First – was the amount received an emolument, did it represent reward for the work carried out by the recipient?  Earnings within Schedule E as the description of that source was then called from an income tax point of view would be taxable and also be earnings from an NIC perspective.

 Second – was it a distribution, a dividend paid by a company to which the special taxation rules then found in Schedule F, carrying a tax credit to offset against the income tax liability and not chargeable to NIC?

 Thirdly – could it be both?  If so what were the taxation and NIC rules that then applied?

Fourthly, if it was neither, what was it and how should it be taxed, if at all?

The answers to these questions did not require sophisticated analysis or application of anti-avoidance rules such as that evolved in the wake of the Ramsay decision.

Was it remuneration, a reward for work performed?  The answer was clearly yes, and a consequence of that was that the fourth question did not need to be answered.

Was it a dividend, a distribution, and the answer was again yes?  It had been paid in the form of a dividend by the channel islands’ company and to the extent that the distribution exceeded the original capital contributed it was clearly a dividend.

So that brought into play question 3 – how should it be taxed?  It was observed that there was a statutory rule which seemed to govern this situation.  Section 20(2) of the Income and Corporation Tax Act 1988 said ” No distribution which is chargeable under Schedule F shall be chargeable under any other provision of the Income Tax Acts.”  Well that seemed pretty final, from an income tax point of view, as it was a dividend it could only be taxed as a dividend under Schedule F.  However the tribunal pointed out that there was no equivalent rule from an NIC point of view and so NIC was payable.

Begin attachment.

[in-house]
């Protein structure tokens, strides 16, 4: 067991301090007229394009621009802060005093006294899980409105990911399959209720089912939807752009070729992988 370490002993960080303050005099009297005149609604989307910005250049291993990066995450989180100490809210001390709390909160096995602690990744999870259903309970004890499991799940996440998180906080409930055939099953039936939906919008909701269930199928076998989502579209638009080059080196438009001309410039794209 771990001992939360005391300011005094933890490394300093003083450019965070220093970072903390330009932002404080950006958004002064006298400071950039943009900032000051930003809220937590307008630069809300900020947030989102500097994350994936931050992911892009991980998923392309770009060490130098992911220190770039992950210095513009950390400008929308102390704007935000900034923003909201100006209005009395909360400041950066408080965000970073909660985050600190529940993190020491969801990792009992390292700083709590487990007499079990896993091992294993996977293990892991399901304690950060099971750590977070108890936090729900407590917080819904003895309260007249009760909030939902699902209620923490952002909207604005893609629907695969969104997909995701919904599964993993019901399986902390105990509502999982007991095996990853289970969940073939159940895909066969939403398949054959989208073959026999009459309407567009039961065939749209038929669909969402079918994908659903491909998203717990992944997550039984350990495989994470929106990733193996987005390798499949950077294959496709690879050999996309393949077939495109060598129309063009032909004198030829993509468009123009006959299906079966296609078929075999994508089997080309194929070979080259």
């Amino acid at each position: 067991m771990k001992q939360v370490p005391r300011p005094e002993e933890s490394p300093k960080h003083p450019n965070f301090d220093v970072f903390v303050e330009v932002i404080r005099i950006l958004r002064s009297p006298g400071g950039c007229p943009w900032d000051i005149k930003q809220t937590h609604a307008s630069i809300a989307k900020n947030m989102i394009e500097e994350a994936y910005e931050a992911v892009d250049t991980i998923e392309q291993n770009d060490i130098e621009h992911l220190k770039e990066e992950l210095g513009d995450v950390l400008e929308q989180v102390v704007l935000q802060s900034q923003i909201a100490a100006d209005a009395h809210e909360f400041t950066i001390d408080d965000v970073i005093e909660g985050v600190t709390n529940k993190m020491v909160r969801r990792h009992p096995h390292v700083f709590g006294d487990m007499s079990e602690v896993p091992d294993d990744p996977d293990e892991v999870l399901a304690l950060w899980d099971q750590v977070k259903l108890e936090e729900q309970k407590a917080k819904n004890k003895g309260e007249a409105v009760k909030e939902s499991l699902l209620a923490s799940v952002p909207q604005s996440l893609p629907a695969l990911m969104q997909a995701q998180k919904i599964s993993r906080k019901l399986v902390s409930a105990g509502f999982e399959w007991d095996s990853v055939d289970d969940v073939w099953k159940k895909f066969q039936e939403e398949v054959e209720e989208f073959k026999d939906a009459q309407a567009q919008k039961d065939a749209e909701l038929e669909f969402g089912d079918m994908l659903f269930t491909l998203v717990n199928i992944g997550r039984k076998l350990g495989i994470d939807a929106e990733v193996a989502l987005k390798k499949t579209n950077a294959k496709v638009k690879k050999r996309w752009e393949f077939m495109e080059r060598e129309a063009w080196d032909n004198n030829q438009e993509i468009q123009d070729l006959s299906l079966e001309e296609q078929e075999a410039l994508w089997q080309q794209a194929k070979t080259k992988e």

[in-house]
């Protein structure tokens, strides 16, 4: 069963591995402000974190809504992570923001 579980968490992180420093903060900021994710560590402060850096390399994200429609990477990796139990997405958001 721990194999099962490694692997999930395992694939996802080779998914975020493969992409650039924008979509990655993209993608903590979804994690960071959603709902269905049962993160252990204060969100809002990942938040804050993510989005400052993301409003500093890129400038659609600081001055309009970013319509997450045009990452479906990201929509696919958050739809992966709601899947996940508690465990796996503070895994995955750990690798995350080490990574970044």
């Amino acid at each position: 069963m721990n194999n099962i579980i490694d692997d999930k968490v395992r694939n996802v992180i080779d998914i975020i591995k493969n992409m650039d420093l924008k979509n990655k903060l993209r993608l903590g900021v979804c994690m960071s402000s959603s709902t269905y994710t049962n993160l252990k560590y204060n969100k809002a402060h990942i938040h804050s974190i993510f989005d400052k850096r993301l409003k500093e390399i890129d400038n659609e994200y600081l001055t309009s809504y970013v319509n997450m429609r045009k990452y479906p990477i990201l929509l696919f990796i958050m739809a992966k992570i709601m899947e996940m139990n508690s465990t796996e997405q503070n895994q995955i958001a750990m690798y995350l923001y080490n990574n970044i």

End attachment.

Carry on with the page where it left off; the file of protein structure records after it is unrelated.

It may seem odd that a rule deliberately taxes this income as a dividend and so gives rise to a lower liability but you have to remember that before 1984 there was a tax called investment income surcharge and at that time dividends were taxed more heavily than earned income.  When the surcharge was abolished the legislators seemed to forget to change this rule!

If the decision of the tribunal was allowed to stand PA Holdings would have had an obligation to account for NIC and because of the way it was charged most employees receiving a bonus would already be above the upper limit for NIC contributions or if below it the bonus would take them above their upper limit so that relatively little employees NIC would be payable but, as there was no upper limit for an employer the whole sum would be chargeable to employer’s NIC.  Not surprisingly PA Holdings appealed against this ruling.

From an income tax perspective, however, it meant that employees liable at the basic rate would have no liability on the dividend at all, whereas basic rate tax would have been payable on the bonus, and 40% taxpayers would have a liability of 25% of the bonus received as a dividend rather than a full 40% liability on the bonus.  Not surprising the revenue appealed against this ruling.

The appeal was taken, in the first instance, to the Upper Tier Tax Tribunal who broadly confirmed the decision of the First Tier Tribunal and again both parties appealed to the Court of Appeal who have recently handed down their verdict.  Of the three judges in the Court of Appeal the decision was framed by Lord Justice Moses and the other two judges merely indicated that they agreed with his decision.